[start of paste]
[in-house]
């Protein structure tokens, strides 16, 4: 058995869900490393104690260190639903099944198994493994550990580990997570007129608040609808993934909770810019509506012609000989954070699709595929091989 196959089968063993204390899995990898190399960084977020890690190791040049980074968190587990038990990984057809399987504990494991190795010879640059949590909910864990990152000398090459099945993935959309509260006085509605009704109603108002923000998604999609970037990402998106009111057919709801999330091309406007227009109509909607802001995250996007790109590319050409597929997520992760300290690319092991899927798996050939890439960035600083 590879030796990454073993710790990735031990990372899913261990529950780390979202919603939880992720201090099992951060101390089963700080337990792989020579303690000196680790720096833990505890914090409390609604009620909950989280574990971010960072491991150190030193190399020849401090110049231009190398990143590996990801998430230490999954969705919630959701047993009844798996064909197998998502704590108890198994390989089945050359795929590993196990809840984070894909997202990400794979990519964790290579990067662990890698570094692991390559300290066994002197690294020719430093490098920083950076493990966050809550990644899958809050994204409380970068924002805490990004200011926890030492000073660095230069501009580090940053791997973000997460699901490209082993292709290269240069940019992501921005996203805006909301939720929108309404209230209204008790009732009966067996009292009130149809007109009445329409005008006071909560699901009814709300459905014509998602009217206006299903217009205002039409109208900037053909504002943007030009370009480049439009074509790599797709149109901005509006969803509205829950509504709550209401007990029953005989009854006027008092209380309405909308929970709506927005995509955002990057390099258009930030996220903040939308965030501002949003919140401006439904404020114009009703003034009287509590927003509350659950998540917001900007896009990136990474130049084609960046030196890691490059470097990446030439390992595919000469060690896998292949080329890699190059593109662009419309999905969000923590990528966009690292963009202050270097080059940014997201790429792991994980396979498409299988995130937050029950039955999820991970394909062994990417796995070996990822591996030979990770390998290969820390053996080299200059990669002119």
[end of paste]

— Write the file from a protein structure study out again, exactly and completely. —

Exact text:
[in-house]
């Protein structure tokens, strides 16, 4: 058995869900490393104690260190639903099944198994493994550990580990997570007129608040609808993934909770810019509506012609000989954070699709595929091989 196959089968063993204390899995990898190399960084977020890690190791040049980074968190587990038990990984057809399987504990494991190795010879640059949590909910864990990152000398090459099945993935959309509260006085509605009704109603108002923000998604999609970037990402998106009111057919709801999330091309406007227009109509909607802001995250996007790109590319050409597929997520992760300290690319092991899927798996050939890439960035600083 590879030796990454073993710790990735031990990372899913261990529950780390979202919603939880992720201090099992951060101390089963700080337990792989020579303690000196680790720096833990505890914090409390609604009620909950989280574990971010960072491991150190030193190399020849401090110049231009190398990143590996990801998430230490999954969705919630959701047993009844798996064909197998998502704590108890198994390989089945050359795929590993196990809840984070894909997202990400794979990519964790290579990067662990890698570094692991390559300290066994002197690294020719430093490098920083950076493990966050809550990644899958809050994204409380970068924002805490990004200011926890030492000073660095230069501009580090940053791997973000997460699901490209082993292709290269240069940019992501921005996203805006909301939720929108309404209230209204008790009732009966067996009292009130149809007109009445329409005008006071909560699901009814709300459905014509998602009217206006299903217009205002039409109208900037053909504002943007030009370009480049439009074509790599797709149109901005509006969803509205829950509504709550209401007990029953005989009854006027008092209380309405909308929970709506927005995509955002990057390099258009930030996220903040939308965030501002949003919140401006439904404020114009009703003034009287509590927003509350659950998540917001900007896009990136990474130049084609960046030196890691490059470097990446030439390992595919000469060690896998292949080329890699190059593109662009419309999905969000923590990528966009690292963009202050270097080059940014997201790429792991994980396979498409299988995130937050029950039955999820991970394909062994990417796995070996990822591996030979990770390998290969820390053996080299200059990669002119």